Until 1619 the colony which by then consisted of numerous small towns, villages, hamlets, and plantations, was run under military authority. Control was in the hands of the governor, appointed by the commissioners in London. In 1619, following the instructions of the Virginia Company in London, the General Assembly was created, which met in Jamestown’s recently completed wooden church. The General Assembly oversaw the economic, legal, and religious affairs of the colony, and controlled negotiations with the natives of the Powhatan confederacy. It also assumed independent control of the colony’s military affairs. The assembly also sat as a court of law, adjudicating cases brought before it both civil and criminal.
By the middle of the following decade the Assembly managed the affairs of English settlements on the York peninsula, the Eastern shore of Virginia, and as far inland as present day Richmond. The area of the original Jamestown settlement became less populated as settlers moved inland, and the importance of James Fort as a means of defense grew less critical. Other fortresses were erected at strategic points on tributaries of the James River, which became a nautical highway connecting the settlements and the plantations along its banks. By 1630 Middle Plantation, which later became Williamsburg, was designated as the anchor for a wooden palisade across the peninsula separating native lands from those of the English. It was completed in 1634.
In 1624 the Virginia Company was dissolved when its charter was revoked by order of King James. The colony continued to grow steadily, with those fleeing religious and political oppression in England choosing to relocate to the North American possessions. Virginia also received those unhappy with the growing Puritan colonies in the Cape Cod region of New England. In 1634, under the royal command of King Charles I, the colony of Virginia was divided into eight shires, with Jamestown designated as James City and located in James City Shire. The shires were the original eight counties of Virginia. Each shire was named by the Burgesses of the General Assembly, and had its own local officers.
The royal decree also established the cities of Elizabeth City, Charles City, and James City, though the settlement was still for the most part referred to as Jamestown in local parlance. The Virginia colony grew steadily during the next several decades, especially in the tidewater areas along Chesapeake Bay and the inland rivers of the Potomac, Rappahannock, York, and James. Other conflicts with the natives led to the Powhatan Confederacy crumbling into its several tribes independently of each other, and wars between the tribes and the whites continued as English settlement pushed the natives back along the rivers and streams of inland Virginia.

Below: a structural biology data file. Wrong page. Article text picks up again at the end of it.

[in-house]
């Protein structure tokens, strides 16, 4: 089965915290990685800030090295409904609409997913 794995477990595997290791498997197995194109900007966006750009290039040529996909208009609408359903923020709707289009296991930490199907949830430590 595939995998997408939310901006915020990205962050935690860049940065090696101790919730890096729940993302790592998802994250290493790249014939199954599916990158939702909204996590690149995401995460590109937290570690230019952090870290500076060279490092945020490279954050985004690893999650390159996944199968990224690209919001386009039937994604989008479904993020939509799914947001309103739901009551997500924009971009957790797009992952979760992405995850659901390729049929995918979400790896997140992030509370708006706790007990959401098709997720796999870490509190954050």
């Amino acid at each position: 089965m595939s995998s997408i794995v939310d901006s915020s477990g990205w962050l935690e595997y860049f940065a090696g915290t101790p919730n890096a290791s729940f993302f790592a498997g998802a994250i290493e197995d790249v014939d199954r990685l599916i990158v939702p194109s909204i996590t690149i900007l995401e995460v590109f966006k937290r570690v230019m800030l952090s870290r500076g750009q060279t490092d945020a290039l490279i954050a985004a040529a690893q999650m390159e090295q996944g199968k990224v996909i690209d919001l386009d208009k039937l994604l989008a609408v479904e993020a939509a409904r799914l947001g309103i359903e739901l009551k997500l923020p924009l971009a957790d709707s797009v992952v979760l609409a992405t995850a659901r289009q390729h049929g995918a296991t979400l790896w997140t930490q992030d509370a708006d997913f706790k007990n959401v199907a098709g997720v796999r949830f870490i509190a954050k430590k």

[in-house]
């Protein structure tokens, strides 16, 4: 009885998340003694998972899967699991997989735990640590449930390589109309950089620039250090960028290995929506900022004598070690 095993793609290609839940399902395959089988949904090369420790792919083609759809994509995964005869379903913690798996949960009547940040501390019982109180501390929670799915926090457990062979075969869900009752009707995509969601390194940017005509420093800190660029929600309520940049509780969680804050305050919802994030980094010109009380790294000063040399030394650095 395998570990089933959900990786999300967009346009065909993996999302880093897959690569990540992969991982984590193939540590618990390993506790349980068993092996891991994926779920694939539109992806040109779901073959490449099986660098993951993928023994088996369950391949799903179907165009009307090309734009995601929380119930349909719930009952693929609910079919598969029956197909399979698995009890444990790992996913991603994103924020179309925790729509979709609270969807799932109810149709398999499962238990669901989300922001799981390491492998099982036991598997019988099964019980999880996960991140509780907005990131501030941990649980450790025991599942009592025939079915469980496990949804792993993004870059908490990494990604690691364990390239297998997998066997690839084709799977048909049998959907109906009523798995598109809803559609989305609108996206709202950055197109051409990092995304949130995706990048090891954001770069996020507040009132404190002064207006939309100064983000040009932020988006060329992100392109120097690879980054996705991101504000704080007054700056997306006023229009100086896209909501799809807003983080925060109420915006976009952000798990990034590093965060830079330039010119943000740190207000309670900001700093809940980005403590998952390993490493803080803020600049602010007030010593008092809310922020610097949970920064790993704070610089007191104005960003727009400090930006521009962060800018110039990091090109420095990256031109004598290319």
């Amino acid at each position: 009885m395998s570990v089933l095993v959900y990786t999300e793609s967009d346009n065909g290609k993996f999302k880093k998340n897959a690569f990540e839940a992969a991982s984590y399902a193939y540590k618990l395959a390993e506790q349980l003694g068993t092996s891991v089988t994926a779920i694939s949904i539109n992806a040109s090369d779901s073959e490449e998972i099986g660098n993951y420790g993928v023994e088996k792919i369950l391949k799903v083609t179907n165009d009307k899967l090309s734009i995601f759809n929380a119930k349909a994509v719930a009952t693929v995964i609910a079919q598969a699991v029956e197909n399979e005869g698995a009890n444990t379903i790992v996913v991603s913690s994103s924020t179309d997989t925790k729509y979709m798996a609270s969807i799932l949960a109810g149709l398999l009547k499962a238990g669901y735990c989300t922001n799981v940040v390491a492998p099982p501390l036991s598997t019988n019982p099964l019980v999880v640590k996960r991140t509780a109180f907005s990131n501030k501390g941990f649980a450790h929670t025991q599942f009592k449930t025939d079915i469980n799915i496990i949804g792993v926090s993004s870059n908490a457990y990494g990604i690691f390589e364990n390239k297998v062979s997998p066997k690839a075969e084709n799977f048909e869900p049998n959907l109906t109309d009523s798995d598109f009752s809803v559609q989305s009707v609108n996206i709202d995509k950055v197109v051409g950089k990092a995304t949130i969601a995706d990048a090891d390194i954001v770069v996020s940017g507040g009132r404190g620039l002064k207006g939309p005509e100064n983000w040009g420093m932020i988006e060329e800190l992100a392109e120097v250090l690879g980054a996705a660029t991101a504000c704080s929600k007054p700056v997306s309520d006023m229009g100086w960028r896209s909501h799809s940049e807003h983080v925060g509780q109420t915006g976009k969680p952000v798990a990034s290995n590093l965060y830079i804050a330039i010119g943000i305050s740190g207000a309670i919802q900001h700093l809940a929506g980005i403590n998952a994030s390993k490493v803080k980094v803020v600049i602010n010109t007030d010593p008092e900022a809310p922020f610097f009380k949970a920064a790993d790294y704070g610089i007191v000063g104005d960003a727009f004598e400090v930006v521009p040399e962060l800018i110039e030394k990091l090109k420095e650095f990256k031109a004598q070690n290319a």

During Bacon’s Rebellion in 1676 Jamestown was overrun and burned, but the town was rebuilt and remained the capital of the colony, though the Burgesses met in Middle Plantation during the rebuilding of the statehouse. In 1698 the statehouse again burned to the ground, and the Burgesses again met in the new College of William and Mary at Middle Plantation. While there the Burgesses decided to permanently move the capital to the site, renaming Middle Plantation Williamsburg in honor of their sovereign. Work soon began on a home for the Assembly and the Governor in the thriving town, and Jamestown lost its last measure of importance to the colony.
By the time of the American Revolution most of the village of Jamestown was gone, its church abandoned by its congregation, the palisaded fort collapsed and overgrown, and most of the fields cultivated in tobacco and wheat. Jamestown itself gradually returned to the condition in which it appeared when the first English settlers arrived in 1607, minus the population of the Powhatan Confederacy. In the late twentieth century archaeological studies have located the sites of many of the early Jamestown buildings, including the first brickworks and ironworks in North America, which nature reclaimed from the early founders of what became the Commonwealth of Virginia.
Where do we find this stuff? Here are our sources: